Marker Logo HMdb.org THE HISTORICAL
MARKER DATABASE
“Bite-Size Bits of Local, National, and Global History”
“Bite-Size Bits of Local, National, and Global History”
Washington in Beaufort County, North Carolina — The American South (South Atlantic)
 

John H. Small

1858-1946

 
 
John H. Small Marker image. Click for full size.
By Mike Wintermantel, August 10, 2013
1. John H. Small Marker
Inscription. Congressman, 1899-1921. Chair, Cmte. on Rivers & Harbors; champion of Intracoastal Waterway. Home stood 40 yds. E.
 
Erected 2008 by North Carolina Office of Archives and History. (Marker Number B-65.)
 
Location. 35° 32.697′ N, 77° 3.668′ W. Marker is in Washington, North Carolina, in Beaufort County. Marker is at the intersection of West Main Street and South Bridge Street (U.S. 17), on the left when traveling east on West Main Street. Click for map. Marker is in this post office area: Washington NC 27889, United States of America.
 
Other nearby markers. At least 8 other markers are within walking distance of this marker. C. C. Cambreleng (within shouting distance of this marker); Siege Of Washington (about 400 feet away, measured in a direct line); Lindsay C. Warren (about 500 feet away); Burning Of Washington (about 500 feet away); Havens Memorial Building (about 500 feet away); Attack On Washington (about 600 feet away); St. John the Evangelist Church (approx. 0.2 miles away); USS Picket (approx. 0.2 miles away). Click for a list of all markers in Washington.
 
Regarding John H. Small. Washington, North Carolina, native John Humphrey Small served eleven terms in the U.S. House of Representatives, leaving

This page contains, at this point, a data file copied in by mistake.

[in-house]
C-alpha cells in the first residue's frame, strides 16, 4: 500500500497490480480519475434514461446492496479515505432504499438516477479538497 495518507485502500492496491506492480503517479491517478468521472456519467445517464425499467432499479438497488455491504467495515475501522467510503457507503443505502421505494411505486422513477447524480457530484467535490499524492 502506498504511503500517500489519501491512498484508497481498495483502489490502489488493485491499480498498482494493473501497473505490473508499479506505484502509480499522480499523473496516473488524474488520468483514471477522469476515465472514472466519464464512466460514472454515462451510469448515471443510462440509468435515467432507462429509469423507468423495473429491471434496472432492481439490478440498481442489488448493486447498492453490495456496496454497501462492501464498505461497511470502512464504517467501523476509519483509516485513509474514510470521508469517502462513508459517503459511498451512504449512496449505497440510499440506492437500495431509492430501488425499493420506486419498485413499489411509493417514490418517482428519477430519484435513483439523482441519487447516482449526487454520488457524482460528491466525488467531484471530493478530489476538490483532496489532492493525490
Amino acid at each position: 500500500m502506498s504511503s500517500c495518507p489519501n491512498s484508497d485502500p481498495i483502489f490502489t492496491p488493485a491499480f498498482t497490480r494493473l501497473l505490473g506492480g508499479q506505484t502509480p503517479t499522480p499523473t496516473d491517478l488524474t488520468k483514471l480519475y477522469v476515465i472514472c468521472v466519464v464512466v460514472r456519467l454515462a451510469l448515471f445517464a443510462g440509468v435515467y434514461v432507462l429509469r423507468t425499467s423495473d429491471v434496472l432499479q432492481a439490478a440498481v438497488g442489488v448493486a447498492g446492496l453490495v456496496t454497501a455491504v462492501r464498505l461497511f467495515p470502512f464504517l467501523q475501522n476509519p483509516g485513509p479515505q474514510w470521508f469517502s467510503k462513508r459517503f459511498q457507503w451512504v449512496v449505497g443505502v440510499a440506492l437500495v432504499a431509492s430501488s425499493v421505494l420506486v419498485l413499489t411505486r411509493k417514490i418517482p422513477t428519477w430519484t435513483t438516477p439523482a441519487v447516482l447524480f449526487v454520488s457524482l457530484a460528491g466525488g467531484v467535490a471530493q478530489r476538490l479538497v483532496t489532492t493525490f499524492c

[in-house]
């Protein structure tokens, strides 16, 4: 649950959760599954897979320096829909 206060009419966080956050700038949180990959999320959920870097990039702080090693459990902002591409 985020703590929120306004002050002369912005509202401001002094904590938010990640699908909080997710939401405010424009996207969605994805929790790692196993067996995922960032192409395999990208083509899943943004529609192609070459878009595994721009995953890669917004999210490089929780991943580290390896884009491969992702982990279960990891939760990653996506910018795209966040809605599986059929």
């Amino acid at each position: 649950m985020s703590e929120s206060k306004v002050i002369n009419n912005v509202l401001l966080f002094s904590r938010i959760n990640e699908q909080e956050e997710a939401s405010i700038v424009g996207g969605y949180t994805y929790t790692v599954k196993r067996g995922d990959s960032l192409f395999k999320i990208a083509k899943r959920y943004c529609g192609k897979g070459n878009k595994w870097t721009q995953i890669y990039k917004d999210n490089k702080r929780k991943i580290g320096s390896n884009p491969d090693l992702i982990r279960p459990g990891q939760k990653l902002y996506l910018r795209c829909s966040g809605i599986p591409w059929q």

John H. Small Marker on West Main Street image. Click for full size.
By Mike Stroud, April 19, 2013
2. John H. Small Marker on West Main Street
his greatest legacy as an advocate, along with U.S. Sen. Furnifold Simmons of New Bern, for construction of the Intracoastal Waterway. Educated at Trinity College, Small left school to become a teacher and in 1881 took up the practice of law in his hometown. He held several local offices, including city councilman and mayor, before being elected in 1898 to represent the First Congressional District. There he remained through eleven terms, until 1921.

Sketches of the life of Small record that he long “dreamed” of a national transportation system by water, not surprising for someone raised alongside the Pamlico River. Early in his Congressional tenure, he sought and received an appointment to the Committee on Rivers and Harbors, a panel he chaired in during the 65th Congress, 1917-1919. Authorized by Congress in 1919, the Intracoastal Waterway was completed from Norfolk to Wilmington by 1936. Political opponents derided the project as “Smallís Big Ditch.” The Congressman from an early age also took an interest in promoting education. Small declined to run for reelection in 1920 and returned to the practice of law, until 1931. He died in 1946 and is buried in the cityís Oakdale Cemetery. The house where he lived in Washington, prominently located at the junction of Bridge and Main streets, was demolished in 1954, the year after the death of Smallís
John H. Small Marker image. Click for full size.
By Mike Wintermantel, August 10, 2013
3. John H. Small Marker
widow Isabel. In recent years a vacant commercial building occupied the site. (North Carolina Office of Archives & History — Department of Cultural Resources)
 
Also see . . .  John Humphrey Small at FindAGrave.com. (Submitted on August 21, 2013, by Mike Wintermantel of Pittsburgh, Pennsylvania.)
 
Categories. Notable Persons
 
 
Credits. This page originally submitted on , by Mike Wintermantel of Pittsburgh, Pennsylvania. This page has been viewed 262 times since then and 13 times this year. Photos:   1. submitted on , by Mike Wintermantel of Pittsburgh, Pennsylvania.   2. submitted on , by Mike Stroud of Bluffton, South Carolina.   3. submitted on , by Mike Wintermantel of Pittsburgh, Pennsylvania. This page was last revised on June 16, 2016.
Paid Advertisement